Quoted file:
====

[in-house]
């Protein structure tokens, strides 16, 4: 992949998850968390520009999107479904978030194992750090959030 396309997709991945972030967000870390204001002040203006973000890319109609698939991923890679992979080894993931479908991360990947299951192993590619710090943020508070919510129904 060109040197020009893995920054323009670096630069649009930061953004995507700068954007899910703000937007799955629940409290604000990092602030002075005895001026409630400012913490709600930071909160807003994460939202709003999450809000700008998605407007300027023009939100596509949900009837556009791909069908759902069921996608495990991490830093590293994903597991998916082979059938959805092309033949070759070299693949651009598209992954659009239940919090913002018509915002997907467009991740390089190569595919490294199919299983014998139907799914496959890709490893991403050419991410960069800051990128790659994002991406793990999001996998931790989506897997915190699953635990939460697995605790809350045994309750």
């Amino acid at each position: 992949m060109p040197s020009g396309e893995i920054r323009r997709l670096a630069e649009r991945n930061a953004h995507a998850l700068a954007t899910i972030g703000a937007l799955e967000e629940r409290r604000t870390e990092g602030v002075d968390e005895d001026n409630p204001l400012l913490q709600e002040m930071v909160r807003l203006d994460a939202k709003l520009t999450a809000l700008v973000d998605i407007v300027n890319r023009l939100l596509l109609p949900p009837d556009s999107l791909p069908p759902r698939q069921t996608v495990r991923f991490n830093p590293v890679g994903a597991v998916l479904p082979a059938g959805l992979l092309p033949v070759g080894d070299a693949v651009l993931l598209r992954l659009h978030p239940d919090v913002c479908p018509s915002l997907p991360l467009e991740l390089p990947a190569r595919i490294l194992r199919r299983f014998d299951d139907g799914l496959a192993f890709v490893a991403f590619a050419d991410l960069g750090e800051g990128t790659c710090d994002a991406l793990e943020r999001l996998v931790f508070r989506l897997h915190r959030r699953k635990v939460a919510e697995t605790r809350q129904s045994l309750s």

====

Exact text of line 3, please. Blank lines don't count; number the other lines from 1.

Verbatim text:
């Amino acid at each position: 992949m060109p040197s020009g396309e893995i920054r323009r997709l670096a630069e649009r991945n930061a953004h995507a998850l700068a954007t899910i972030g703000a937007l799955e967000e629940r409290r604000t870390e990092g602030v002075d968390e005895d001026n409630p204001l400012l913490q709600e002040m930071v909160r807003l203006d994460a939202k709003l520009t999450a809000l700008v973000d998605i407007v300027n890319r023009l939100l596509l109609p949900p009837d556009s999107l791909p069908p759902r698939q069921t996608v495990r991923f991490n830093p590293v890679g994903a597991v998916l479904p082979a059938g959805l992979l092309p033949v070759g080894d070299a693949v651009l993931l598209r992954l659009h978030p239940d919090v913002c479908p018509s915002l997907p991360l467009e991740l390089p990947a190569r595919i490294l194992r199919r299983f014998d299951d139907g799914l496959a192993f890709v490893a991403f590619a050419d991410l960069g750090e800051g990128t790659c710090d994002a991406l793990e943020r999001l996998v931790f508070r989506l897997h915190r959030r699953k635990v939460a919510e697995t605790r809350q129904s045994l309750s």